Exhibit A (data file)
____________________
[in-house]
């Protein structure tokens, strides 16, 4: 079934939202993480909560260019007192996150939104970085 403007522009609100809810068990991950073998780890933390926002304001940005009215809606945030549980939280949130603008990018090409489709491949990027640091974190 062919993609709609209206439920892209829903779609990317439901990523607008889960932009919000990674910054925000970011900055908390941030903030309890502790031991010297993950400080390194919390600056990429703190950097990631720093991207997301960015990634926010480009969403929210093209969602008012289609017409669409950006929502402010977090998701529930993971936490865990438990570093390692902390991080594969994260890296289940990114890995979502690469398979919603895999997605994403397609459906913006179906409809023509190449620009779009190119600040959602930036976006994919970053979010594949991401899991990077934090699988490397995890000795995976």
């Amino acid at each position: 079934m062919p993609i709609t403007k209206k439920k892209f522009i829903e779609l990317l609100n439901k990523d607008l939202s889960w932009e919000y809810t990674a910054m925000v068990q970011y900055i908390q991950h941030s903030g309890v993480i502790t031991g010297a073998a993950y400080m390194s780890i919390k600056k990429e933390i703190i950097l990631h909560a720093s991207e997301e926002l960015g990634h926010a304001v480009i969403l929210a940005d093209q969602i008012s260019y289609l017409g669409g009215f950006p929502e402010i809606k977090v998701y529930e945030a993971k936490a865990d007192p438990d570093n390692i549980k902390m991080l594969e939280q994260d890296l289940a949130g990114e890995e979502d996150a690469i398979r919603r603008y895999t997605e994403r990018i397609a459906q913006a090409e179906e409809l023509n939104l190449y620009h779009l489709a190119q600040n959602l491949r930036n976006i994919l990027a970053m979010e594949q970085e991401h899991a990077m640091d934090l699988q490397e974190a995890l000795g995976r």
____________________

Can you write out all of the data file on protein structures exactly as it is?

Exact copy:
[in-house]
């Protein structure tokens, strides 16, 4: 079934939202993480909560260019007192996150939104970085 403007522009609100809810068990991950073998780890933390926002304001940005009215809606945030549980939280949130603008990018090409489709491949990027640091974190 062919993609709609209206439920892209829903779609990317439901990523607008889960932009919000990674910054925000970011900055908390941030903030309890502790031991010297993950400080390194919390600056990429703190950097990631720093991207997301960015990634926010480009969403929210093209969602008012289609017409669409950006929502402010977090998701529930993971936490865990438990570093390692902390991080594969994260890296289940990114890995979502690469398979919603895999997605994403397609459906913006179906409809023509190449620009779009190119600040959602930036976006994919970053979010594949991401899991990077934090699988490397995890000795995976």
């Amino acid at each position: 079934m062919p993609i709609t403007k209206k439920k892209f522009i829903e779609l990317l609100n439901k990523d607008l939202s889960w932009e919000y809810t990674a910054m925000v068990q970011y900055i908390q991950h941030s903030g309890v993480i502790t031991g010297a073998a993950y400080m390194s780890i919390k600056k990429e933390i703190i950097l990631h909560a720093s991207e997301e926002l960015g990634h926010a304001v480009i969403l929210a940005d093209q969602i008012s260019y289609l017409g669409g009215f950006p929502e402010i809606k977090v998701y529930e945030a993971k936490a865990d007192p438990d570093n390692i549980k902390m991080l594969e939280q994260d890296l289940a949130g990114e890995e979502d996150a690469i398979r919603r603008y895999t997605e994403r990018i397609a459906q913006a090409e179906e409809l023509n939104l190449y620009h779009l489709a190119q600040n959602l491949r930036n976006i994919l990027a970053m979010e594949q970085e991401h899991a990077m640091d934090l699988q490397e974190a995890l000795g995976r």